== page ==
Finish the alx>ve sentence by briefly pointing with your left l\and to the ouflogged card Actions and words must be coordinated to make sense and to ewer the sidejogging of the card.

Immediately continue, "This ami oivrhenp.. ."With your left hand, point to lite card on your left and wait until die audience's attention lias shifted to that spot."...well iMace between the four Kings"

Just Ix-fore uttering these words, and while you remain gazing to the left, you use the transfer move (Volume 3, |>age 516) to add the sidejogged card secretly to the pile of three Kings as follows: Your Ixxly turns toward the King pile, which automatically moves your right hand and the deck about two inches to the left of the King*. With your left hand, grasp the deck, thumb on the I jack, first two fingers on the face, and hold it stationary as your right hand continues its riglitward movement, taking the clipped bottom card with iL

Now pull the still ouyogged card squar. into die balance of the deck by sliding your middle fingers along the sides and inward as shown here. (See page 1212 for more handling details.)

Hold the five-card packet at its inner left comer, between your left thumb and index finger. Look into the audience as your right liand draws off the top can! and turns it face up on the table.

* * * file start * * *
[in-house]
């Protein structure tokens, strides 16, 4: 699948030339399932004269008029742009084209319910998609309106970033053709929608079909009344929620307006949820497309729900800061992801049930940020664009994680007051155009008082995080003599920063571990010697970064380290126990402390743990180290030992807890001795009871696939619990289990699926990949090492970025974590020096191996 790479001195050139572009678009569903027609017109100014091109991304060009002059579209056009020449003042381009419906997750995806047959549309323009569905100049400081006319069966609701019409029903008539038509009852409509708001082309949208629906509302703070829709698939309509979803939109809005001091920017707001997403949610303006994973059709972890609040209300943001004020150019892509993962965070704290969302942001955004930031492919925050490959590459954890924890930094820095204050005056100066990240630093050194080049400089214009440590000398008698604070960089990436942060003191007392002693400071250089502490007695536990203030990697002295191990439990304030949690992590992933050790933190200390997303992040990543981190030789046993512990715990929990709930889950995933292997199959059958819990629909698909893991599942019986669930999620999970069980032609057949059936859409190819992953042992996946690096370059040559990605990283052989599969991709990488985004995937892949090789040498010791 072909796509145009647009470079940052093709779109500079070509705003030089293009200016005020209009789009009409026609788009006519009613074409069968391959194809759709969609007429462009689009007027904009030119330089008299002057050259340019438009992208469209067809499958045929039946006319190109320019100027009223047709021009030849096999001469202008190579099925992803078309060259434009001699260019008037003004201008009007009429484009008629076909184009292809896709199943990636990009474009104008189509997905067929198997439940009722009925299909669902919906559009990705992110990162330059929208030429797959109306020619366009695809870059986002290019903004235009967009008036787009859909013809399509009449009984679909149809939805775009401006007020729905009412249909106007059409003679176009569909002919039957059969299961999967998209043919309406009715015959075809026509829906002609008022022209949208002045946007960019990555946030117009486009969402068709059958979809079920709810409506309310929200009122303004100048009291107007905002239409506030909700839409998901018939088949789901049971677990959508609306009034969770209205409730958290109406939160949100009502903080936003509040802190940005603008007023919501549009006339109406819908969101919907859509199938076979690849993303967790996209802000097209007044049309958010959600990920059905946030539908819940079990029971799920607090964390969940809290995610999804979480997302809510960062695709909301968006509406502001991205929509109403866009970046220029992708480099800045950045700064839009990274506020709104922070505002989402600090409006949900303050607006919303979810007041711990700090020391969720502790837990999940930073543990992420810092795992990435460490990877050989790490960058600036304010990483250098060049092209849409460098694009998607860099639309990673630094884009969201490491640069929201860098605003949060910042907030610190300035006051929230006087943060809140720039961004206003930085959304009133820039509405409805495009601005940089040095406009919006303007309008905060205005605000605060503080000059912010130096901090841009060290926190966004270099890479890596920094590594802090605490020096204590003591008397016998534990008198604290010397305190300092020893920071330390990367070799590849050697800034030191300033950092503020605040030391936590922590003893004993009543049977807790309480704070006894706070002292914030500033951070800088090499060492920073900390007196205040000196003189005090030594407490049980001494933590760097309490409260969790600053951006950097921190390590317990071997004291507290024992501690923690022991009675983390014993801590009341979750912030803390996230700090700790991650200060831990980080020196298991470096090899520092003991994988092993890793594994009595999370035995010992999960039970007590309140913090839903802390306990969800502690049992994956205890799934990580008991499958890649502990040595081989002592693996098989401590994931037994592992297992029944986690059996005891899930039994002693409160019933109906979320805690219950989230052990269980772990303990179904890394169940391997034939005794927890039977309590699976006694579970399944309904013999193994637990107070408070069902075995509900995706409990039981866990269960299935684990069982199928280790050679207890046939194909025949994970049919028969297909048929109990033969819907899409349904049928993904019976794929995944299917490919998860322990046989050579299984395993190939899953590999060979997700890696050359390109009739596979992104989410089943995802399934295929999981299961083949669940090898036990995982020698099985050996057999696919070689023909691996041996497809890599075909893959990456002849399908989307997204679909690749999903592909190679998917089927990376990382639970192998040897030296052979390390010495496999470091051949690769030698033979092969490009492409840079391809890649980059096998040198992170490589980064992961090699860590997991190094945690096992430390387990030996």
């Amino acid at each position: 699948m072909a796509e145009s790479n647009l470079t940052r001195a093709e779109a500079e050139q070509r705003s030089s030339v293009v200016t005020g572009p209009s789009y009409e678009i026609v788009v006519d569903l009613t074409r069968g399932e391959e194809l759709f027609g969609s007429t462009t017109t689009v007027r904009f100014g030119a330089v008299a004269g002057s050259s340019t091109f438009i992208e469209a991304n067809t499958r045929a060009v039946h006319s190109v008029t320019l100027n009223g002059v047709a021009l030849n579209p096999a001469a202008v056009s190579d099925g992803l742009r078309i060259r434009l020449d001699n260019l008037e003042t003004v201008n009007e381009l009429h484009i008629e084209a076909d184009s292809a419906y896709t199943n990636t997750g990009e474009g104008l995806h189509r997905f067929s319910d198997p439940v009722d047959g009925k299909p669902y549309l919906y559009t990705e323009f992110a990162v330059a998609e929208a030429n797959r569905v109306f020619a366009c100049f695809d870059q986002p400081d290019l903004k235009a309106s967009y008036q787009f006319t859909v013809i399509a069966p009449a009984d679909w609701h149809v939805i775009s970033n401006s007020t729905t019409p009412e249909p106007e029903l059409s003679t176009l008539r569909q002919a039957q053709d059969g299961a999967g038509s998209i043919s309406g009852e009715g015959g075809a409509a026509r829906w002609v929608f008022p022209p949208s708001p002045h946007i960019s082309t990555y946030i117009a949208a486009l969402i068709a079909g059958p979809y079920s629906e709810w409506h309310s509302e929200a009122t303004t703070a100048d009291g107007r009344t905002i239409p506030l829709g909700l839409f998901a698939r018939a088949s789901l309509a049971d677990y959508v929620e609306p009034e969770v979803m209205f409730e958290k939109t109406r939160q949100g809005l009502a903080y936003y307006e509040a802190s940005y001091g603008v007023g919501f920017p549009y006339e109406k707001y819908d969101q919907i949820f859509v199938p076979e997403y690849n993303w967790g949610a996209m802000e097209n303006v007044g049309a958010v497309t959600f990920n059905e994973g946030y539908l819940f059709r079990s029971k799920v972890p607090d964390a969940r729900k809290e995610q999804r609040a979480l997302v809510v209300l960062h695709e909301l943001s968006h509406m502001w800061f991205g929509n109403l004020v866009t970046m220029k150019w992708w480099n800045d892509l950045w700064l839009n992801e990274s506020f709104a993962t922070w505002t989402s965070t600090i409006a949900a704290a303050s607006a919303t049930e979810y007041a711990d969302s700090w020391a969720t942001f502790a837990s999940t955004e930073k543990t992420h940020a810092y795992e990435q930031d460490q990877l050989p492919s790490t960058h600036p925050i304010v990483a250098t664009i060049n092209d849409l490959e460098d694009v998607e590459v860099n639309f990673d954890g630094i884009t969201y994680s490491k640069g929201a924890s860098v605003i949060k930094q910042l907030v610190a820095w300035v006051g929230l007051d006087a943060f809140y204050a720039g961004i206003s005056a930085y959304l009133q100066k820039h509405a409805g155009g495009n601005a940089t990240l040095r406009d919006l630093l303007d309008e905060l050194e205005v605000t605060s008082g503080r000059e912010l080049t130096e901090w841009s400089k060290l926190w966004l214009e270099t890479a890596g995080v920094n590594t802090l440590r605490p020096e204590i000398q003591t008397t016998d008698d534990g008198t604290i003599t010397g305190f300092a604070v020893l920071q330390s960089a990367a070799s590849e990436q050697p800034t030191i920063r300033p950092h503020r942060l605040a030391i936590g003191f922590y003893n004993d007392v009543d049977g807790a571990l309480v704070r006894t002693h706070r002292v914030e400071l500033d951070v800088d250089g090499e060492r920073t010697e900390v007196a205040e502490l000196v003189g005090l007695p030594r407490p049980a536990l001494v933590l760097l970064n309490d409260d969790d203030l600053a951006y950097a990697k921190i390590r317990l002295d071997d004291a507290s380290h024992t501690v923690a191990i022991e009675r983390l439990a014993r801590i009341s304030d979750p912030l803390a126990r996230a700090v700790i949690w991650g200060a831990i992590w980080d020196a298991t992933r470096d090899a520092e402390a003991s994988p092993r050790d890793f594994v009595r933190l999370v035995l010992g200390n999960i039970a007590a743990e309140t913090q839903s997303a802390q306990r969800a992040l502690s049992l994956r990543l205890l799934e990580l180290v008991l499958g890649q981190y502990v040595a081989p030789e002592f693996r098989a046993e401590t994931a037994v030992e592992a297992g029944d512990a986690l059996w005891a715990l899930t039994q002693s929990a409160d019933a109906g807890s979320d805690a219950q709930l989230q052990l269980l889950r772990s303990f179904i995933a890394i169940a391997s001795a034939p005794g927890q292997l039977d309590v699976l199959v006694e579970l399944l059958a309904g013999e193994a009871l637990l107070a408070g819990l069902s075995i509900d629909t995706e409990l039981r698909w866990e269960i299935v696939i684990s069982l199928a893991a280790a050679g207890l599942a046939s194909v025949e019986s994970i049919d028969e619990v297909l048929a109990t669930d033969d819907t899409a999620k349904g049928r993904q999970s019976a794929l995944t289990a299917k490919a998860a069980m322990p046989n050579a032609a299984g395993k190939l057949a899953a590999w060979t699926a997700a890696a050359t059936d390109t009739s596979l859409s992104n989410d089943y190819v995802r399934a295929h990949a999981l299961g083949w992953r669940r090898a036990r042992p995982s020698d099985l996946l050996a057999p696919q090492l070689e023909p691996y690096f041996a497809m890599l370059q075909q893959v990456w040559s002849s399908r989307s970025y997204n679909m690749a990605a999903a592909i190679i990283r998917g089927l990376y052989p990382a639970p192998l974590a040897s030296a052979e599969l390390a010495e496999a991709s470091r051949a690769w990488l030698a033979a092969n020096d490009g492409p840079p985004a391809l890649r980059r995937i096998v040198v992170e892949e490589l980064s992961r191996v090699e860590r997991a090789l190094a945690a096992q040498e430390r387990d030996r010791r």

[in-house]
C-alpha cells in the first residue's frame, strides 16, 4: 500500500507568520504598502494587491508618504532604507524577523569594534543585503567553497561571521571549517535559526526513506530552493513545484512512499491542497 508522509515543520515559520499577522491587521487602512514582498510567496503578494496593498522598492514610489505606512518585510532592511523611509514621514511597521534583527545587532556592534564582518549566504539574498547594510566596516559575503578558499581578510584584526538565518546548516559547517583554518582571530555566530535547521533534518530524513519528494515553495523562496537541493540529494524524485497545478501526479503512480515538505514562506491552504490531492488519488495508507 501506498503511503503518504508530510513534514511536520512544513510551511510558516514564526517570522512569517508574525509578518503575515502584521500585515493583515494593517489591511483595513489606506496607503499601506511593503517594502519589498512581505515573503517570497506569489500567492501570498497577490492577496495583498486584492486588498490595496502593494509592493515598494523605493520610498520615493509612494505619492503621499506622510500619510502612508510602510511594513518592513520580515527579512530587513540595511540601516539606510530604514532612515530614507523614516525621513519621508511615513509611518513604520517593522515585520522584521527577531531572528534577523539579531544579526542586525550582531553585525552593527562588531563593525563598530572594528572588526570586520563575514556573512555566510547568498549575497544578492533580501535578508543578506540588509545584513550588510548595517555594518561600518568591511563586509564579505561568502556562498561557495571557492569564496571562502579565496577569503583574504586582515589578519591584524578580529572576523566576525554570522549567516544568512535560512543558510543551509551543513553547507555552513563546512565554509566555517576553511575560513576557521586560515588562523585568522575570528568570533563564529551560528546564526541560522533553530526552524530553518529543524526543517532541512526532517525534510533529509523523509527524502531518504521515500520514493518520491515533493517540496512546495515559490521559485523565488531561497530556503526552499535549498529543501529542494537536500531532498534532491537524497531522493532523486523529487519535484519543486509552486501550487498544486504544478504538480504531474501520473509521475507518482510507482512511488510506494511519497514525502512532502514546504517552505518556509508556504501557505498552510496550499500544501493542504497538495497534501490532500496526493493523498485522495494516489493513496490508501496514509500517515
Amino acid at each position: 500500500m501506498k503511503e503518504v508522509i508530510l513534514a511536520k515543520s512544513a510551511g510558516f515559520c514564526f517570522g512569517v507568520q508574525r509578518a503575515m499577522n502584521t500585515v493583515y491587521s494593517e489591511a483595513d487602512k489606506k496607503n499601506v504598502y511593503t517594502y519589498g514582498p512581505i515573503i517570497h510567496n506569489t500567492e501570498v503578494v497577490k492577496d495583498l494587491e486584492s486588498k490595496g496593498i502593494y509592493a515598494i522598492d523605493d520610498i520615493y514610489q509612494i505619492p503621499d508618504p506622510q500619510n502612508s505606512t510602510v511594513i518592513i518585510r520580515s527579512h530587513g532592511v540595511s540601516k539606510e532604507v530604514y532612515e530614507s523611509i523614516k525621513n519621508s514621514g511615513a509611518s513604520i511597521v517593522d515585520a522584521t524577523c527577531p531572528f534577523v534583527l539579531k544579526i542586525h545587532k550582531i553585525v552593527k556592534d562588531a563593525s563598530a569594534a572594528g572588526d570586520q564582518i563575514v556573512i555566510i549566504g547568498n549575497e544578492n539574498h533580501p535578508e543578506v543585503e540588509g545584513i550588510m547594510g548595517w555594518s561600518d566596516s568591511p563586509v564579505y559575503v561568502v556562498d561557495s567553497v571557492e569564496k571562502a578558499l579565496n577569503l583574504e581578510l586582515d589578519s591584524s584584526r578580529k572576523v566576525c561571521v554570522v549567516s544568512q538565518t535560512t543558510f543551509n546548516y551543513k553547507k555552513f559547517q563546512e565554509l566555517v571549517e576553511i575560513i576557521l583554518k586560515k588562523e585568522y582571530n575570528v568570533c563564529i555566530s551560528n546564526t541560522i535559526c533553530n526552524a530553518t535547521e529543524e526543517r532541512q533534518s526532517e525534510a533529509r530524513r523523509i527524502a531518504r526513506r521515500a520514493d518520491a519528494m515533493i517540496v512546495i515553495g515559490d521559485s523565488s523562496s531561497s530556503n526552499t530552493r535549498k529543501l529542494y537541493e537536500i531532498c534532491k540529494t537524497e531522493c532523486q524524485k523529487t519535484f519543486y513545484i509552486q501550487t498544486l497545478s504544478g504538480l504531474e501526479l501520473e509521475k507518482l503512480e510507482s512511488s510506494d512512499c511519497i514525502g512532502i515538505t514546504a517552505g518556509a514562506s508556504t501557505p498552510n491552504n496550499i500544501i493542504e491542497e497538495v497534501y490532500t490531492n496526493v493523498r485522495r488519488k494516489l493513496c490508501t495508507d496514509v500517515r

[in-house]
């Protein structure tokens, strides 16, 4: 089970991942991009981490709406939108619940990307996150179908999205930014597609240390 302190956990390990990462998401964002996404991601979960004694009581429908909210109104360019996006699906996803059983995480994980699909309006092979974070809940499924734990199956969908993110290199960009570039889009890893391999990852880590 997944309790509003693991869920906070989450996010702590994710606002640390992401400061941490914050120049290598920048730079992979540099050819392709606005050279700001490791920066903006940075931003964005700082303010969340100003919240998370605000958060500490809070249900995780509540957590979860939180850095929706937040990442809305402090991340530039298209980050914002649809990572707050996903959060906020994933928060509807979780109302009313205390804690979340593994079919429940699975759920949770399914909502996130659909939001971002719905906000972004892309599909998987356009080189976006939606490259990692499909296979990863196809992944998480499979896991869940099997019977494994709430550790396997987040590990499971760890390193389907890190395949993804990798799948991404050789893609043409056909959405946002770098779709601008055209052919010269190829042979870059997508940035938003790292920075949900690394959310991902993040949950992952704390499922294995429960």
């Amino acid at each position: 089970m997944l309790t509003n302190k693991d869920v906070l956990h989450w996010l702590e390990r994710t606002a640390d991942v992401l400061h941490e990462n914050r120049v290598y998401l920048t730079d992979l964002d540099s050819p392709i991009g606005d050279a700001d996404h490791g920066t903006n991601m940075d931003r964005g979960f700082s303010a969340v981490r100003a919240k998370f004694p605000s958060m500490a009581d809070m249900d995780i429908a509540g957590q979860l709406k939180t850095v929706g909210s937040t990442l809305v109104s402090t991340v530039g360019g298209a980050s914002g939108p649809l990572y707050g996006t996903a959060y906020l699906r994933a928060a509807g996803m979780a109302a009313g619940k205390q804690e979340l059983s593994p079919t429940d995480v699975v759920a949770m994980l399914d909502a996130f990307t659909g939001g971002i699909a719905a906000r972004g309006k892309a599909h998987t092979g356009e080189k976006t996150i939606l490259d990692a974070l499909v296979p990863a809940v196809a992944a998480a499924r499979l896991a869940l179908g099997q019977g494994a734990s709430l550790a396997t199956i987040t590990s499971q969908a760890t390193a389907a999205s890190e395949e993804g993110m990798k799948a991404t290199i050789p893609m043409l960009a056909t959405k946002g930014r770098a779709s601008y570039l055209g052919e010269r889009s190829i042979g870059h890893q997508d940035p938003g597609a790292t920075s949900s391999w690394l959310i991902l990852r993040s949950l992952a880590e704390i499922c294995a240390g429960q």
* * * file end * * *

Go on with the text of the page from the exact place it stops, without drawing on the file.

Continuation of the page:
Only now look at the packet and draw the next card, a King, from the bottom of the packet and table it also face up, diagoruilly overtopping the inner right comer of the first King. Take the next card from the bottom and place it face down on the first two Kings; then deal the new bottom card, followed by the final card, both Kings, face up, completing the diagonal spread as shown. "A King, a second King, a Utile bit of nothing, a third King and a fourth

"Now please name the card you sctechxL " Wait until the spectator lias done so. Pointing to the face-down card in the spread of face-up Kings, say, "And if this is yow stin ted card then it must be true that I bane found your nod txfoiv you had evert selected ft''Lei the spectators think for a few seconds, then turn the face-down c:url over, first toward yourself, for a little suspense, d len dropping it to the table ( if only a few spectators are \ in-sent) or holding it face outwairl over the King spread (for a laiger group).